In terms of my doctor's appointments, starting at around 28 weeks, I started being seen every two weeks. Around week 35, I had my Group B Strep (GBS) test. This is one of the easiest tests they do during pregnancy. At the appointment, the OBGYN typically swabs around the vaginal and rectal area. The swab is then sent to a lab that tests it for the presence of Group B Strep. GBS is a bacteria that is carried by some people and is generally pretty benign. Most carriers don't even know that they have it. The danger in this case would be to a baby as it passed through the birth canal. For women who are GBS positive and deliver vaginally, the baby could contract the infection during birth and it can be dangerous for them. So for those women who do test positive, it is important to know so that they can give you antibiotics when you go to the hospital to deliver. Even though I was a scheduled c-section with this baby, my OB's office protocol is to test all pregnant women. My test came back negative, meaning I did not have GBS. This was noted on the special card that I've carried throughout the pregnancy as well as being kept in my chart. (I think I've mentioned the card before, but it has all the important information and test results from my pregnancy so that if I were to need to go to the hospital or get emergency care, the providers would know what the situation was.) The 36 week visit is also the one where many providers will preform a cervical check to see if a woman is dilating in preparation for delivery. Some women prefer to either delay this check or skip it altogether. My doctor asked if we could go ahead and check to see if anything was indicating baby would try to come early. I consented and he quickly preformed a bimanual cervical check. It wasn't painful or even uncomfortable and we learned that I was not dilated at all. (We already knew that baby was still sitting very high in my belly as well.)
Starting at week 36, I then had weekly visits with my OB. At the end of pregnancy, they typically want to monitor you more closely. This was also interesting because one day during the week, I had a particularly bad, painful day. I was uncomfortable and just felt "off" and sick all day. At my 36 week appointment, I mentioned to my OB that I'd had this "bad day" and that I was also now feeling little kicks in places where I hadn't felt them before. I had been feeling them on the left side and suddenly they were on the right. I assumed that she'd done a barrel roll of sorts and was facing the other direction. My OB had me lay down on the table and he felt my belly to check baby's position. After some poking and prodding, he announced that he was certain she'd actually flipped all the way over. She had been head down up to that point and had suddenly turned breech (meaning head up and feet down). Had I been planning a vaginal delivery, we would have had to talk about ways to try to get baby to turn head down again. Since I was scheduled for a c-section, it didn't particularly matter. Usually babies don't flip breech that late in pregnancy, but apparently my little one decided to be different. A week later, I had another day where I felt badly (not as badly as the first time though). At my 37 week appointment, I mentioned it to my OB again and he checked baby's position. She'd flipped back into head down position. Again, explaining why I felt so bad that day. My OB also was somewhat concerned that after all these late gymnastics, we might have a baby who was tangled up in her cord. He wanted me to be sure to pay attention to movements and to call right away if I noticed a marked decrease or stopped movement. During several of my last visits, my older child accompanied me. I also felt like this was helpful for him to get used to the idea that a new baby was coming and that I would be in the hospital with the doctor helping me.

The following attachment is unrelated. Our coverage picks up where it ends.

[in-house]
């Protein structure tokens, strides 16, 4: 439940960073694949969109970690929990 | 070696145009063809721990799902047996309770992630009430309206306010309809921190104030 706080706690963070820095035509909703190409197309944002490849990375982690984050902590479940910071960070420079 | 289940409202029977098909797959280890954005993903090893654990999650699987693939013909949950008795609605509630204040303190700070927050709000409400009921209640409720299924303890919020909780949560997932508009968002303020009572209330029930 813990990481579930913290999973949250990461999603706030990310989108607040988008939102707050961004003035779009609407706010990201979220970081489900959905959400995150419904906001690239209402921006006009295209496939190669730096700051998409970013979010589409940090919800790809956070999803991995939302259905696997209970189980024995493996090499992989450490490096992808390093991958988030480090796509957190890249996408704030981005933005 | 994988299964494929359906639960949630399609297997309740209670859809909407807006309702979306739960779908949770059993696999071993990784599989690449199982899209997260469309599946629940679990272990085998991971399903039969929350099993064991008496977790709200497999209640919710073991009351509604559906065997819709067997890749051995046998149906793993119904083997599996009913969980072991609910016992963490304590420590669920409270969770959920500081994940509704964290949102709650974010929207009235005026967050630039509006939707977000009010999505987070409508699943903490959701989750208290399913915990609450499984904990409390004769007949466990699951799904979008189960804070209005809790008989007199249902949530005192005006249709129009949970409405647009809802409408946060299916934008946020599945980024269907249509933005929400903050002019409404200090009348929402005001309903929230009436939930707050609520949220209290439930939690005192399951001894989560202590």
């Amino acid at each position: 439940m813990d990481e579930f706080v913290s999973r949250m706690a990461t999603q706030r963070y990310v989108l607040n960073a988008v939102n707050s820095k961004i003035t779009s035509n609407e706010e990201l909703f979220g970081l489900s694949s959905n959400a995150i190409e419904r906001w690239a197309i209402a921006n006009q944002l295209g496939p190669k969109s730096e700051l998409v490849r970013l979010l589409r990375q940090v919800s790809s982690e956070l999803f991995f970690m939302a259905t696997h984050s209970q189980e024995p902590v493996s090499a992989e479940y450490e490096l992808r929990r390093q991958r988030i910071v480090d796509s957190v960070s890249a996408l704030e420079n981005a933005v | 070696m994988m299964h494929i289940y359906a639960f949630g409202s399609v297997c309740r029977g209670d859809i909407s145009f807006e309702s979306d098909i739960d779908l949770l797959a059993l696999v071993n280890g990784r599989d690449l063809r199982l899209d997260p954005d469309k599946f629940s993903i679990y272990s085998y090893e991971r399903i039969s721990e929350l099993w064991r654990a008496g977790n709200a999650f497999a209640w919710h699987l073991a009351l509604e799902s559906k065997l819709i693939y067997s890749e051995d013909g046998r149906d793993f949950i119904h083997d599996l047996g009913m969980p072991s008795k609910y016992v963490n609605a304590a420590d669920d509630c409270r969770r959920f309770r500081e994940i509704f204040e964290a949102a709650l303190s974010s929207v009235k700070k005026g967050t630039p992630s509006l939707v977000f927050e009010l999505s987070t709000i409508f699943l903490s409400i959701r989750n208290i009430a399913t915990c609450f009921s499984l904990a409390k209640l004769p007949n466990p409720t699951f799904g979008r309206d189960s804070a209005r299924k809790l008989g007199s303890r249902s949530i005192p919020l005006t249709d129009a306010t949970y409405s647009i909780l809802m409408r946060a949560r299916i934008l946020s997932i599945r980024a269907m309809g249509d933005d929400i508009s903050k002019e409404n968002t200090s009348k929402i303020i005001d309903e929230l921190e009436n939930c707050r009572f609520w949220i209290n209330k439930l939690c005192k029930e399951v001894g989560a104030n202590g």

Around week 35, my doctor scheduled my c-section date and time with the hospital where I would be delivering. I was scheduled for surgery in my 39th week of pregnancy. Once the date was scheduled, the office took care of sending my information to the hospital. I still had to register with the hospital as well though. During my first pregnancy, I had to fill out paperwork and deliver it to the hospital to register. This time, I was able to register online. My hospital requests that women delivering there (whether vaginally or surgically) register around 4 weeks from their estimated due date.
At my 38 week appointment, my doctor gave me instructions about what to do to prepare for my surgery. Again, this is different than what would happen for a woman planning a vaginal delivery. The only thing I needed to do was not eat anything after midnight on the appointed day and show up at the hospital at the scheduled time (about 2 hours before the surgery). The doctor and hospital staff would take care of the rest.